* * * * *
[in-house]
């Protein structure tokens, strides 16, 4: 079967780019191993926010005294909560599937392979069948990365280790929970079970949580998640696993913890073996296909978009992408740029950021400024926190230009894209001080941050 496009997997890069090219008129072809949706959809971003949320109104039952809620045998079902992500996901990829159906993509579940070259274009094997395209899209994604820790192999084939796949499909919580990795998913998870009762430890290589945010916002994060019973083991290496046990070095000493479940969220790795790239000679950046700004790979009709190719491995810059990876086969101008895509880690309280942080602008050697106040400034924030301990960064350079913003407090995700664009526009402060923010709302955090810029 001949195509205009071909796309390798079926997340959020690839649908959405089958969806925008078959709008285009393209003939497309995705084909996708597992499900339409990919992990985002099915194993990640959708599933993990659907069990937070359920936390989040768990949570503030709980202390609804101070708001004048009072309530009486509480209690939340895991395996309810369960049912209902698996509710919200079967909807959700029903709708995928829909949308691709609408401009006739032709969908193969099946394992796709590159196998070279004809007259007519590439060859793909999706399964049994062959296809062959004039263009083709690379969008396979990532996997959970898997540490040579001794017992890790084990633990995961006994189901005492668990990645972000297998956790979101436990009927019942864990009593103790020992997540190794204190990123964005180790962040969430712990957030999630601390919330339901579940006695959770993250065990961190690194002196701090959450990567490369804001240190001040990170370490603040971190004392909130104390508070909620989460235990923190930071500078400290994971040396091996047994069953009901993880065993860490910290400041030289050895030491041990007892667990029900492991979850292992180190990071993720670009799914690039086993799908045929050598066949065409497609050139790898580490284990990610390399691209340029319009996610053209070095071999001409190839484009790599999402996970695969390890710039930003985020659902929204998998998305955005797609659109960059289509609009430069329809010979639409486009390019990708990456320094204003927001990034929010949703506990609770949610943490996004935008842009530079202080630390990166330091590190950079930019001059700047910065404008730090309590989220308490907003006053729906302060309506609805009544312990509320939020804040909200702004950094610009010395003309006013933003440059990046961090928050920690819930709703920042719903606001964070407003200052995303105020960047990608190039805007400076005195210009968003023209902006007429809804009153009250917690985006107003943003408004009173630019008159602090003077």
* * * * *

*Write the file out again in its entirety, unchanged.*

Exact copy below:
[in-house]
């Protein structure tokens, strides 16, 4: 079967780019191993926010005294909560599937392979069948990365280790929970079970949580998640696993913890073996296909978009992408740029950021400024926190230009894209001080941050 496009997997890069090219008129072809949706959809971003949320109104039952809620045998079902992500996901990829159906993509579940070259274009094997395209899209994604820790192999084939796949499909919580990795998913998870009762430890290589945010916002994060019973083991290496046990070095000493479940969220790795790239000679950046700004790979009709190719491995810059990876086969101008895509880690309280942080602008050697106040400034924030301990960064350079913003407090995700664009526009402060923010709302955090810029 001949195509205009071909796309390798079926997340959020690839649908959405089958969806925008078959709008285009393209003939497309995705084909996708597992499900339409990919992990985002099915194993990640959708599933993990659907069990937070359920936390989040768990949570503030709980202390609804101070708001004048009072309530009486509480209690939340895991395996309810369960049912209902698996509710919200079967909807959700029903709708995928829909949308691709609408401009006739032709969908193969099946394992796709590159196998070279004809007259007519590439060859793909999706399964049994062959296809062959004039263009083709690379969008396979990532996997959970898997540490040579001794017992890790084990633990995961006994189901005492668990990645972000297998956790979101436990009927019942864990009593103790020992997540190794204190990123964005180790962040969430712990957030999630601390919330339901579940006695959770993250065990961190690194002196701090959450990567490369804001240190001040990170370490603040971190004392909130104390508070909620989460235990923190930071500078400290994971040396091996047994069953009901993880065993860490910290400041030289050895030491041990007892667990029900492991979850292992180190990071993720670009799914690039086993799908045929050598066949065409497609050139790898580490284990990610390399691209340029319009996610053209070095071999001409190839484009790599999402996970695969390890710039930003985020659902929204998998998305955005797609659109960059289509609009430069329809010979639409486009390019990708990456320094204003927001990034929010949703506990609770949610943490996004935008842009530079202080630390990166330091590190950079930019001059700047910065404008730090309590989220308490907003006053729906302060309506609805009544312990509320939020804040909200702004950094610009010395003309006013933003440059990046961090928050920690819930709703920042719903606001964070407003200052995303105020960047990608190039805007400076005195210009968003023209902006007429809804009153009250917690985006107003943003408004009173630019008159602090003077």